The 3D game performance comparisons get a bit murky given the lack of a consistent video card component between platforms. Many game benchmarks differ greatly depending on the video card, which is quite a shift from the CPU, subsystem, and general platform tests in the previous section.
Even so, there are select game tests that isolate the CPU, memory and platform and where video card performance has only a nominal impact on the overall results. In this section we'll be covering these three game benchmarks across all processors and platforms, and leaving the others off for now.
Unreal Tournament 2004 is an upgraded version of the popular UT series, and also includes support for Botchmatch demos. This is the next step for Unreal Tournament graphics and performance, and is another serious test for current PC hardware. For this benchmark, we've used the UMark GUI interface with the following settings: Colossus map, 12 players and High Image Quality graphics.
Unreal Tournament 2004 takes an extreme toll on the CPU, and demonstrates only a limited impact on the video card. The results bear this out, and we see the Pentium 4 560 moving out to its expected lead over the Pentium 4-3.4E GHz, while the LGA775 Pentium 4-3.4 GHz EE finishes right next to the Socket 478 model.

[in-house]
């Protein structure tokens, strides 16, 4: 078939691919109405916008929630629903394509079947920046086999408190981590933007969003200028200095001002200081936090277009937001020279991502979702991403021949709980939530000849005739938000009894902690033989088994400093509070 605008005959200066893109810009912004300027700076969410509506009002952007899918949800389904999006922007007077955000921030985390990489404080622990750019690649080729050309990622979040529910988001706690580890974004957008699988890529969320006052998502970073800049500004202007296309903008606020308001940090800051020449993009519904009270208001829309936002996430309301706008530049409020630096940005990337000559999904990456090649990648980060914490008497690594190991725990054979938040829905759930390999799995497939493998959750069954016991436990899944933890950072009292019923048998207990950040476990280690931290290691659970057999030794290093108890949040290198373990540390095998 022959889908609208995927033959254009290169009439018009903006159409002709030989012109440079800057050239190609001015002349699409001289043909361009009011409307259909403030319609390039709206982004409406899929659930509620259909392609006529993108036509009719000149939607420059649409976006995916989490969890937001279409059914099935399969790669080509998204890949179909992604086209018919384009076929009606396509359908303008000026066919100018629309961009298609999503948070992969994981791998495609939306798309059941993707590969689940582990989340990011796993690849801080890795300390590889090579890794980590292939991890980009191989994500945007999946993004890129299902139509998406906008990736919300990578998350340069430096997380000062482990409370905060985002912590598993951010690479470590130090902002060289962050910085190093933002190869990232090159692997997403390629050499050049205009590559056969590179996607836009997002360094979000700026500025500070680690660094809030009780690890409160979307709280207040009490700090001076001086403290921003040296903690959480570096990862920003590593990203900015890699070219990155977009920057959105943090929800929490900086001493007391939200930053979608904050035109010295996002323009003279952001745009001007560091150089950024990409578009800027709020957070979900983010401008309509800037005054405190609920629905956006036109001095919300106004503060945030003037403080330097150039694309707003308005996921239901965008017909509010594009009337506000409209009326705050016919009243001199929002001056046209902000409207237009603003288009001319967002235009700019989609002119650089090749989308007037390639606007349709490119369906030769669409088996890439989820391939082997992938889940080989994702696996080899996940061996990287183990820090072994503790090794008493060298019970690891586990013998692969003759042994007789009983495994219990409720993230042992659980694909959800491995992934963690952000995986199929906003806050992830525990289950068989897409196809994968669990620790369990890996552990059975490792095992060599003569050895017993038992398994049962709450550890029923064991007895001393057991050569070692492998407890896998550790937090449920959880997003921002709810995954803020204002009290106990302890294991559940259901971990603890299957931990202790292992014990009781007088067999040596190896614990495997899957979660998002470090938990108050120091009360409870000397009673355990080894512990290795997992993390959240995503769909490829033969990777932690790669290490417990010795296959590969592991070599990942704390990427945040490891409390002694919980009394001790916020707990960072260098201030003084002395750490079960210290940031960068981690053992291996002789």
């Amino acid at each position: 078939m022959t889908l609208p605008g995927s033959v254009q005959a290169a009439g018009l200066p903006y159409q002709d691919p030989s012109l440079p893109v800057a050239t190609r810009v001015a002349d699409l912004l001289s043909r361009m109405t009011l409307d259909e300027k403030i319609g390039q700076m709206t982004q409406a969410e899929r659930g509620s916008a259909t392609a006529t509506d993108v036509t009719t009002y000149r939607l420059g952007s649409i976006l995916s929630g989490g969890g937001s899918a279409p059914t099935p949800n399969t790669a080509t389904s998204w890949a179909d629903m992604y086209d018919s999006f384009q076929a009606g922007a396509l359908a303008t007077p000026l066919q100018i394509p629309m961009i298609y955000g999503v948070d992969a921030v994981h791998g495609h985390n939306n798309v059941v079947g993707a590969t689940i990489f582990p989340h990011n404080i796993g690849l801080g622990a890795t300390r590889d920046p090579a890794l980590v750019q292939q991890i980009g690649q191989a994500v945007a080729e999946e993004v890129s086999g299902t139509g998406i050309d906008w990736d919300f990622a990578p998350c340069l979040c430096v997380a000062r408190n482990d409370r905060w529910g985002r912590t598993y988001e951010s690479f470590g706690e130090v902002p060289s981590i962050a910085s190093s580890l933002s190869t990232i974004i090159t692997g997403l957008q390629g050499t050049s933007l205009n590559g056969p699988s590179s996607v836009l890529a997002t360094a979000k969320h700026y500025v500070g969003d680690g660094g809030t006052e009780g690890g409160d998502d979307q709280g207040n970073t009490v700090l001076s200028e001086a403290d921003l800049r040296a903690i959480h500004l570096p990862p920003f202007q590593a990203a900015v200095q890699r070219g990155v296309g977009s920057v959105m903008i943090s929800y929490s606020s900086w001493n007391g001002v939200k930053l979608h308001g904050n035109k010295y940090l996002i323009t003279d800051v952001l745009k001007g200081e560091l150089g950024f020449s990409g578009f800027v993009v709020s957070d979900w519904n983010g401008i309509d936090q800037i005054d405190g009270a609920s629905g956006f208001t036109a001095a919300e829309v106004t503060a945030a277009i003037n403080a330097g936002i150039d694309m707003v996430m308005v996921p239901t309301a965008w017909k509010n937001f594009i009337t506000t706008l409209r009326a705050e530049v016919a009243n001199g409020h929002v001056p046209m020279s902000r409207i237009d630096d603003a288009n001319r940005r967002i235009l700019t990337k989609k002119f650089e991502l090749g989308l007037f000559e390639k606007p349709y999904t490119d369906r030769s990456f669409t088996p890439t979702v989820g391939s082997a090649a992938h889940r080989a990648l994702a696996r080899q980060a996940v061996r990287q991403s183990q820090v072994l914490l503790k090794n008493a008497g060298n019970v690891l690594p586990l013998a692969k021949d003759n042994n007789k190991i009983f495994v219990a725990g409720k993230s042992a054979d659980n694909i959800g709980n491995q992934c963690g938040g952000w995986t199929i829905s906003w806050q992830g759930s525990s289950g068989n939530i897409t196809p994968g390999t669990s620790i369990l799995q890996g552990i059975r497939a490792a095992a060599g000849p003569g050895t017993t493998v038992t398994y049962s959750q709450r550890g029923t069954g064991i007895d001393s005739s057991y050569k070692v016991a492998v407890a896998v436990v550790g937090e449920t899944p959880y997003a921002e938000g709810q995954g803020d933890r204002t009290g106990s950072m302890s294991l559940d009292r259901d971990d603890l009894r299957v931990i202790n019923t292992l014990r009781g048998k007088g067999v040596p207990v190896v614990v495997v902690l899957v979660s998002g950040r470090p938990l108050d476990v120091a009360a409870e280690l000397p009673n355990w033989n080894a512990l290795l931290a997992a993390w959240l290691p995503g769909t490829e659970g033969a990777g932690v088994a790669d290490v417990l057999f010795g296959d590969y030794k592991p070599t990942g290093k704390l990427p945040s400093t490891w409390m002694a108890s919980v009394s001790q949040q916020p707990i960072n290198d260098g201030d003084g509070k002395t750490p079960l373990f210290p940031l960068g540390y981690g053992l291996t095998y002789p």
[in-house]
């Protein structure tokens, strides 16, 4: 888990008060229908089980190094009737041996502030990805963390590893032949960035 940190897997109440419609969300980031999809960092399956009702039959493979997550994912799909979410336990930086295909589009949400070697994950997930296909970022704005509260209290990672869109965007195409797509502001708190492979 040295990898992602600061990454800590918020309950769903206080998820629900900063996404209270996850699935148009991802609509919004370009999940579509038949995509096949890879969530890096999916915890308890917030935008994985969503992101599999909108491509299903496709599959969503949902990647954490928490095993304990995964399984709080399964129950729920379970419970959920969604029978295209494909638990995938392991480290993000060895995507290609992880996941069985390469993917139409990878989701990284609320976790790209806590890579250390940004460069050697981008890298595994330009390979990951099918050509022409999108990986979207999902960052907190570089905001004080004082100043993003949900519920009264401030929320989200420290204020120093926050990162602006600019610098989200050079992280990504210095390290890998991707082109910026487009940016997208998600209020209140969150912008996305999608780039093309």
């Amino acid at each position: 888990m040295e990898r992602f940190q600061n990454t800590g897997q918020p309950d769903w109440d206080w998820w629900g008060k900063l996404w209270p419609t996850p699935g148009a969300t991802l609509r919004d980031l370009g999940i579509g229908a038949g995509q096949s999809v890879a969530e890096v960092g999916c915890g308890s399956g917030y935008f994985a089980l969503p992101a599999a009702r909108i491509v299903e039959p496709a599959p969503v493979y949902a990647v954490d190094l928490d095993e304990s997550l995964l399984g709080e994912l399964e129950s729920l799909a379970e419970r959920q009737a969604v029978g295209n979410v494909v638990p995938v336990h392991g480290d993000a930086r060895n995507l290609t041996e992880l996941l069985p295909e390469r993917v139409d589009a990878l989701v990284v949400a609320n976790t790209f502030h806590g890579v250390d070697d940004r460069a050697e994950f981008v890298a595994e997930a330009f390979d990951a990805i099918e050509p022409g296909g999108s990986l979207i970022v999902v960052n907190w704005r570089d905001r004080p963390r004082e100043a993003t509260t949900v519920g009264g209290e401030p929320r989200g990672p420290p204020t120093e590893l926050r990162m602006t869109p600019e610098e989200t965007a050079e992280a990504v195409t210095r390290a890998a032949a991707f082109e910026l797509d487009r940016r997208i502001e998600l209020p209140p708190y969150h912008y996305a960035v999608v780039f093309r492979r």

The Comanche 4 benchmark from Novalogic gives us an opportunity to use an actual flight sim for performance testing. Flight sims are notorious for their CPU-dependence, and this makes the Comanche 4 benchmark potentially a better CPU test than it is for 3D video cards. The reliance on the CPU shows itself off in the benchmark, and even the slightest difference in framerates could pay off in significantly enhanced game framerates. For our processor comparison, all testing has been performed at 1024x768, 32-bit with audio disabled.
Comanche 4 is another CPU hog, and although it does show a bit more gap between the two PCI Express video cards, comparisons are still easily made. There are really no surprises in this area, and this benchmark remains sort of an Achilles' heel to the Prescott core, even on the 925X/DDR2 platform.
The last part of this 3D game suite is the CPU portion of the AquaMark 3 benchmark, which shows an incredible isolation of the processor component, and virtually no gap between the two PCI Express video cards.
The AquaMark 3 CPU performance scores are not much of a surprise on the Prescott side, with the Pentium 4 560 powering past its 3.4E GHz sibling, but the Pentium 4-3.4 GHz EE comparison is a bit startling. It seems that the AquaMark 3 and 925X combo doesn't post the same high-end CPU scores as with the i875P, and there is quite a noticeable gap between the two.
Unfortunately, this represents the end of our game testing, and although we have performed all the tests and have the results at the ready, these really don't give any new information and cannot be directly compared to anything on the AGP side.